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Yes, don't see why that wouldn't work, but possibly less expensive to "front" a 2811 with an inexpensive L2 switch, e.g. WS-C2960-8TC-L.


Have your floor subnets feed to ports on the switch, each a separate VLAN on the switch. Trunk the VLANs to the router and do whatever you want to do there. This would be a classical "router on a stick" design.


Keeping something like a 2811 on hand also allows you to easily add a WAN connection.

paolo bevilacqua Thu, 09/13/2007 - 16:04
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All right, but actually, all the etherswitch modules in HWIC or HWIC-D form factor, will fit in any of the ISR routers, including the 2801, because there is a divider that can be removed for the purpose.



Joseph W. Doherty Thu, 09/13/2007 - 16:36
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Thank you Paolo for the note on the double wide HWICs.


Rereading the literature on various Ethernet modules, all appear they can be routed, although some via SVI. Information on SVI can be found here: http://www.cisco.com/en/US/products/ps5854/products_white_paper0900aecd8064c9f4.shtml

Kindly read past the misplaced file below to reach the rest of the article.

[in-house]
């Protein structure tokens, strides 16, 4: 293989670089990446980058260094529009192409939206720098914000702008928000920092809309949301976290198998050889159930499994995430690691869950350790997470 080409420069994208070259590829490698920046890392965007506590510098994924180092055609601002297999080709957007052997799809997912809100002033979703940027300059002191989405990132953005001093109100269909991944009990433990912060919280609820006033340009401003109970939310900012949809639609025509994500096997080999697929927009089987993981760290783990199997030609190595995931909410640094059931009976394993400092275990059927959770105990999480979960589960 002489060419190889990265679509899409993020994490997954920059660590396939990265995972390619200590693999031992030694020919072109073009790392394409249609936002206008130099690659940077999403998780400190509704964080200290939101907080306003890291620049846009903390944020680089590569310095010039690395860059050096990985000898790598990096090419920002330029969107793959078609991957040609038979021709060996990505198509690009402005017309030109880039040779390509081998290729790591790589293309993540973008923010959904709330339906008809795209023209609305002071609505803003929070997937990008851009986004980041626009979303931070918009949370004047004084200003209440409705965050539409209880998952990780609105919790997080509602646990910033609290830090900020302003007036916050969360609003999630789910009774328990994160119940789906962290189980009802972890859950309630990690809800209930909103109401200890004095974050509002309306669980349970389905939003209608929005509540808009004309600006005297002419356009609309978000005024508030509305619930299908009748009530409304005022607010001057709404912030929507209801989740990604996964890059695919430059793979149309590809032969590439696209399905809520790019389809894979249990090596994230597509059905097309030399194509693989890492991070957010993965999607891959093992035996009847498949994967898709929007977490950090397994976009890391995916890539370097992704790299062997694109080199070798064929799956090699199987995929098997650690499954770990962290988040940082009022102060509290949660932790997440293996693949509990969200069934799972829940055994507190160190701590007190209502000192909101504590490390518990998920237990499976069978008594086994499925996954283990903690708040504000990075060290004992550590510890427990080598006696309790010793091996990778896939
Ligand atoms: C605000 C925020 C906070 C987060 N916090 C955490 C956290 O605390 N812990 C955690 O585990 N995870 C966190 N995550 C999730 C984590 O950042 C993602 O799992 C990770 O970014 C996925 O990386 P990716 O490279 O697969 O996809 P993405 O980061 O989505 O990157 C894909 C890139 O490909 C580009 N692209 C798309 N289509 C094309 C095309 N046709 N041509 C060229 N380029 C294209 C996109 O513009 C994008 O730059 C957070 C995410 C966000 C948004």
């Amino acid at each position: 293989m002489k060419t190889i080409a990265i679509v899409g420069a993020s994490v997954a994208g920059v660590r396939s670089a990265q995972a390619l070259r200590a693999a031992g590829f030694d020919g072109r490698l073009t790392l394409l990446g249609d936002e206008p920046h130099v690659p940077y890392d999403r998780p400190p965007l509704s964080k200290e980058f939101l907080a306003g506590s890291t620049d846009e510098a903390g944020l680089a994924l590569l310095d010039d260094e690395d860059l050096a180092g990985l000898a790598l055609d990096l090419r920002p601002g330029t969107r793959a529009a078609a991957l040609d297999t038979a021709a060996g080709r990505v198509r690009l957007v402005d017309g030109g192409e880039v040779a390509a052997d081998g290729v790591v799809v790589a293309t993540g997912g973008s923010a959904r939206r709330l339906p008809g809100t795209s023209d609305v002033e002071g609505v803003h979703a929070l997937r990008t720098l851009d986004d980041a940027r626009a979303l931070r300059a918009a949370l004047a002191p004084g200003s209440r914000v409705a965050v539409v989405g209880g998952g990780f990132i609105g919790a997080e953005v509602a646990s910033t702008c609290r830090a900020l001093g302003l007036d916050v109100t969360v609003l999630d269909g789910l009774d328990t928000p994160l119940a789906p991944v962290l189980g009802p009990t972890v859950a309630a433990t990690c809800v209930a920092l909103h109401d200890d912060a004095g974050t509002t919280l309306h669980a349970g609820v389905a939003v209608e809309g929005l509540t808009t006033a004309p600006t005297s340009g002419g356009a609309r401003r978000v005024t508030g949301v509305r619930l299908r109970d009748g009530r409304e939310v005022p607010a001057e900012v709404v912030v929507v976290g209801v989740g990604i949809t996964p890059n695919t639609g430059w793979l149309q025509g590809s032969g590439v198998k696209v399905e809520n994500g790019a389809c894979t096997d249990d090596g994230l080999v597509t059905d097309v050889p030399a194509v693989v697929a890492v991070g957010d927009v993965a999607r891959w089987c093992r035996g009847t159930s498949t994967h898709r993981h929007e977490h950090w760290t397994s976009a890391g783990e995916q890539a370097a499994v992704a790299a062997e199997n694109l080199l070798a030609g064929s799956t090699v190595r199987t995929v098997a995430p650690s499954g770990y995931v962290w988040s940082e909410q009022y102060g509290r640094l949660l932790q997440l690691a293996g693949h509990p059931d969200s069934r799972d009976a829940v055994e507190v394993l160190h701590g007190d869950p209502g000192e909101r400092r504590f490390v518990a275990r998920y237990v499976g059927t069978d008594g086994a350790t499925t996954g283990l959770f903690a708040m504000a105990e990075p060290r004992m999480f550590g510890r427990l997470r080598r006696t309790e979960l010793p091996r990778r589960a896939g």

From: http://www.cisco.com/en/US/products/ps5854/products_qanda_item0900aecd802a9470.shtml


Q. Can I configure the switch interfaces as Layer 3 ports?


A. The Cisco EtherSwitch network module and service module interfaces can be configured directly as Layer 3, or routed, ports by using the no switchport command and assigning an IP address directly to the port. Cisco Switchports on the HWIC do not support Layer 3 addresses natively; they must be assigned to a SVI and use a VLAN interface for Layer 3. Every switch port can be assigned to a unique VLAN, up to 15 VLANs maximum.


Same document notes that 32 FastEthernet ports can be defined on a 2811.


It appears that you can have sufficient ports using one or more of these modules.